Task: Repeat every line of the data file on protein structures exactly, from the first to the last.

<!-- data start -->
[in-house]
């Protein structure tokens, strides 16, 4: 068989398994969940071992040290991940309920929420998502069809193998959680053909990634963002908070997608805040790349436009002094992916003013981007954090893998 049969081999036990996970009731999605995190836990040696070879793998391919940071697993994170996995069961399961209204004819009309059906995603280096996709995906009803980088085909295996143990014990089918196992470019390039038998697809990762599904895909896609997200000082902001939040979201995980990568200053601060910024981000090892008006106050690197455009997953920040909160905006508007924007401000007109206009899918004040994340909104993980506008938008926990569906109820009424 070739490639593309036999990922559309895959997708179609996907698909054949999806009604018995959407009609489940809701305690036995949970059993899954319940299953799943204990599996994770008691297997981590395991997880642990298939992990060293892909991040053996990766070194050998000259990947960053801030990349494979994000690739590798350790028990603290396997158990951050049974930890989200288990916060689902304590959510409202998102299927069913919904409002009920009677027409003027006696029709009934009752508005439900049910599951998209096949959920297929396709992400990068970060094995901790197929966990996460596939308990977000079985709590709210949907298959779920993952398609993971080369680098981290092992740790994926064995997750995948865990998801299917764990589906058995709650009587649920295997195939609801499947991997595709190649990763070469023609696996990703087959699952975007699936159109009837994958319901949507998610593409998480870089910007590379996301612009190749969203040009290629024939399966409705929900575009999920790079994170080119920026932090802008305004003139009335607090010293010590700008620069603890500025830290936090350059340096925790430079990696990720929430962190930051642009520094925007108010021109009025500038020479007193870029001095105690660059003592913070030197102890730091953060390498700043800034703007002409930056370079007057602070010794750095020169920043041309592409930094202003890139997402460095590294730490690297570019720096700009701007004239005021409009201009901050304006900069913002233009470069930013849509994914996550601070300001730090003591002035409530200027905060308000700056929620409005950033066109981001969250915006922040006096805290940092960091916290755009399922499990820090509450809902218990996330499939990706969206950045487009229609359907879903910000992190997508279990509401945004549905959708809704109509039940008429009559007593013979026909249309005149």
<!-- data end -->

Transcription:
[in-house]
């Protein structure tokens, strides 16, 4: 068989398994969940071992040290991940309920929420998502069809193998959680053909990634963002908070997608805040790349436009002094992916003013981007954090893998 049969081999036990996970009731999605995190836990040696070879793998391919940071697993994170996995069961399961209204004819009309059906995603280096996709995906009803980088085909295996143990014990089918196992470019390039038998697809990762599904895909896609997200000082902001939040979201995980990568200053601060910024981000090892008006106050690197455009997953920040909160905006508007924007401000007109206009899918004040994340909104993980506008938008926990569906109820009424 070739490639593309036999990922559309895959997708179609996907698909054949999806009604018995959407009609489940809701305690036995949970059993899954319940299953799943204990599996994770008691297997981590395991997880642990298939992990060293892909991040053996990766070194050998000259990947960053801030990349494979994000690739590798350790028990603290396997158990951050049974930890989200288990916060689902304590959510409202998102299927069913919904409002009920009677027409003027006696029709009934009752508005439900049910599951998209096949959920297929396709992400990068970060094995901790197929966990996460596939308990977000079985709590709210949907298959779920993952398609993971080369680098981290092992740790994926064995997750995948865990998801299917764990589906058995709650009587649920295997195939609801499947991997595709190649990763070469023609696996990703087959699952975007699936159109009837994958319901949507998610593409998480870089910007590379996301612009190749969203040009290629024939399966409705929900575009999920790079994170080119920026932090802008305004003139009335607090010293010590700008620069603890500025830290936090350059340096925790430079990696990720929430962190930051642009520094925007108010021109009025500038020479007193870029001095105690660059003592913070030197102890730091953060390498700043800034703007002409930056370079007057602070010794750095020169920043041309592409930094202003890139997402460095590294730490690297570019720096700009701007004239005021409009201009901050304006900069913002233009470069930013849509994914996550601070300001730090003591002035409530200027905060308000700056929620409005950033066109981001969250915006922040006096805290940092960091916290755009399922499990820090509450809902218990996330499939990706969206950045487009229609359907879903910000992190997508279990509401945004549905959708809704109509039940008429009559007593013979026909249309005149």